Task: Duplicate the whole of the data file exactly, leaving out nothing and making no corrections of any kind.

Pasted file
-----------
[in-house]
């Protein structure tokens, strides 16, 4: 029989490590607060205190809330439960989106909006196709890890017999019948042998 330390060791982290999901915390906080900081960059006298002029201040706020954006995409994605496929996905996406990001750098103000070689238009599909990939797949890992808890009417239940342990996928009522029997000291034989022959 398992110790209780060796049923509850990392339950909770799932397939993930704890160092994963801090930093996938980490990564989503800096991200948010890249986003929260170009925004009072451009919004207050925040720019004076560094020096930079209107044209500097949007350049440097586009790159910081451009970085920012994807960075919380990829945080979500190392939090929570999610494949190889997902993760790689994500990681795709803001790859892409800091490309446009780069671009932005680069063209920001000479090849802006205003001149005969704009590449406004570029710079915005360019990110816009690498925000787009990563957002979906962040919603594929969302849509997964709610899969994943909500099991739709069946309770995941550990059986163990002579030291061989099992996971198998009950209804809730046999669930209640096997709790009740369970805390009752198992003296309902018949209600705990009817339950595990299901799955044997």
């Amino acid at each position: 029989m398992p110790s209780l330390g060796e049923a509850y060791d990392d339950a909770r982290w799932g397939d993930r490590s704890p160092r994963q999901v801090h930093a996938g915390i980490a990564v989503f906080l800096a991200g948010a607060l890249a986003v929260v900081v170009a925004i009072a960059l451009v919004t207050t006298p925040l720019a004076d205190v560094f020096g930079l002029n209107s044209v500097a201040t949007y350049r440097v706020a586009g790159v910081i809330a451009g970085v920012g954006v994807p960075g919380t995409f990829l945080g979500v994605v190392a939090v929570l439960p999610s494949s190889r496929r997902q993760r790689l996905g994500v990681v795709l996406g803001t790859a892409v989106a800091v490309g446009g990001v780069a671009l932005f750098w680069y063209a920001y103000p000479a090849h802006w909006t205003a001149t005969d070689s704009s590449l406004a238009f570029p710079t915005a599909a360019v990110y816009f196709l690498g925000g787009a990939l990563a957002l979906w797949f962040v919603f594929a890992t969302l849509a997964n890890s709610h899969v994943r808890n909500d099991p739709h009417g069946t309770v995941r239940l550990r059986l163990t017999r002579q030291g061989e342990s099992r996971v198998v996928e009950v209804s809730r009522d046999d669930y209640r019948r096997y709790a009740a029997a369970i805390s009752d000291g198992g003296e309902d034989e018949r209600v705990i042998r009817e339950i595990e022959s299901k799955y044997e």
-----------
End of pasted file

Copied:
[in-house]
């Protein structure tokens, strides 16, 4: 029989490590607060205190809330439960989106909006196709890890017999019948042998 330390060791982290999901915390906080900081960059006298002029201040706020954006995409994605496929996905996406990001750098103000070689238009599909990939797949890992808890009417239940342990996928009522029997000291034989022959 398992110790209780060796049923509850990392339950909770799932397939993930704890160092994963801090930093996938980490990564989503800096991200948010890249986003929260170009925004009072451009919004207050925040720019004076560094020096930079209107044209500097949007350049440097586009790159910081451009970085920012994807960075919380990829945080979500190392939090929570999610494949190889997902993760790689994500990681795709803001790859892409800091490309446009780069671009932005680069063209920001000479090849802006205003001149005969704009590449406004570029710079915005360019990110816009690498925000787009990563957002979906962040919603594929969302849509997964709610899969994943909500099991739709069946309770995941550990059986163990002579030291061989099992996971198998009950209804809730046999669930209640096997709790009740369970805390009752198992003296309902018949209600705990009817339950595990299901799955044997």
């Amino acid at each position: 029989m398992p110790s209780l330390g060796e049923a509850y060791d990392d339950a909770r982290w799932g397939d993930r490590s704890p160092r994963q999901v801090h930093a996938g915390i980490a990564v989503f906080l800096a991200g948010a607060l890249a986003v929260v900081v170009a925004i009072a960059l451009v919004t207050t006298p925040l720019a004076d205190v560094f020096g930079l002029n209107s044209v500097a201040t949007y350049r440097v706020a586009g790159v910081i809330a451009g970085v920012g954006v994807p960075g919380t995409f990829l945080g979500v994605v190392a939090v929570l439960p999610s494949s190889r496929r997902q993760r790689l996905g994500v990681v795709l996406g803001t790859a892409v989106a800091v490309g446009g990001v780069a671009l932005f750098w680069y063209a920001y103000p000479a090849h802006w909006t205003a001149t005969d070689s704009s590449l406004a238009f570029p710079t915005a599909a360019v990110y816009f196709l690498g925000g787009a990939l990563a957002l979906w797949f962040v919603f594929a890992t969302l849509a997964n890890s709610h899969v994943r808890n909500d099991p739709h009417g069946t309770v995941r239940l550990r059986l163990t017999r002579q030291g061989e342990s099992r996971v198998v996928e009950v209804s809730r009522d046999d669930y209640r019948r096997y709790a009740a029997a369970i805390s009752d000291g198992g003296e309902d034989e018949r209600v705990i042998r009817e339950i595990e022959s299901k799955y044997e």